'Craig Johnston is in jail because of his politics'

Issue 

Humphrey McQueen

Craig Johnston isn't in jail because of the offence to which he pleaded guilty. He's in jail because of the totality of his political activities over the last 10 and more years.

The judges made that very clear in the appeal court. They listed his political activities around things like East Timor, the anti-globalisation demonstrations in September 2000, the work he did for refugees, the work he did for the asbestos sufferers. All of these things were held against him as evidence that he was a political radical, a reformer who couldn't be trusted to behave properly in a class-dominated society. And that's why they said he had to go to jail.

Had he just done what he pleaded guilty to, like the other 17 people who were involved in the incidents, he would not have gone to jail. This sentence is about telling the rest of us that if we behave in a politically radical way on a whole range of issues, this is likely to happen to us.

There's a fantasy around that the judiciary is, or can be, independent in a class society. The reality is that the judiciary is there to deal with the preservation and protection of property relationships. That's what the law is fundamentally about — to stop businesspeople swindling each other, and then to protect that property from those people who have been deprived of property and turned into wage slaves.

That's historically what the law is about.

We only get improvements out of the judicial system, and better behaviour from judges, because people historically, over hundreds of years have done what Craig Johnston has done, and that is to break the law. The only reason that workers can go to the law is because in the past, workers have broken the law and made changes in the way in which the whole legal system operates.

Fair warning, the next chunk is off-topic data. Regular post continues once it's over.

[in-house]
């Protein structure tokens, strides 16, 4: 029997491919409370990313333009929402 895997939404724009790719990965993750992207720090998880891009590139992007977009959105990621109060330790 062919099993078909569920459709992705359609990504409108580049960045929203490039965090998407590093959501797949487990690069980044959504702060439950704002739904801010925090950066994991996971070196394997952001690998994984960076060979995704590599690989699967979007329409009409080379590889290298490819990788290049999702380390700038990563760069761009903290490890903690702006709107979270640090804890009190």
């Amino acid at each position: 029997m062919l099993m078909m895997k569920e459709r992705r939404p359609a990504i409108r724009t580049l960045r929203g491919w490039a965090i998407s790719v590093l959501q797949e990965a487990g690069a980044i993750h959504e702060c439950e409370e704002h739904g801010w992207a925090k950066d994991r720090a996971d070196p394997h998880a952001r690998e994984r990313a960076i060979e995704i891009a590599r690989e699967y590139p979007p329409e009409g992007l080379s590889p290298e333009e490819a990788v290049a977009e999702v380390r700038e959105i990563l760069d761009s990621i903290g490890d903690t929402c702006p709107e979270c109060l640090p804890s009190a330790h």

In the event of a fourth Howard term, the attacks on the organised working class will intensify. The government found that it can't get its laws through the Senate so it's turned to administrative means to do so. This means that the criminal law will be used in every conceivable way to stifle working-class defences.

Anybody involved in labour organisations and progressive movements should be aware that if the state can get away with this mistreatment of Craig Johnston with this long sentence for a minor offence, then the next person who stands up to defend working-class traditions will be out there by herself or himself. He or she will be in the firing line.

The Craig Johnston campaign is so important, to signal to delegates on the job, all the way up to the secretaries of national unions, that they are not alone, that there is a mass movement that can come and support them.

[Humphrey McQueen is Australia's best-known radical historian and, like Craig Johnston, a member of the Socialist Alliance.]

From Green Left Weekly, September 22, 2004.
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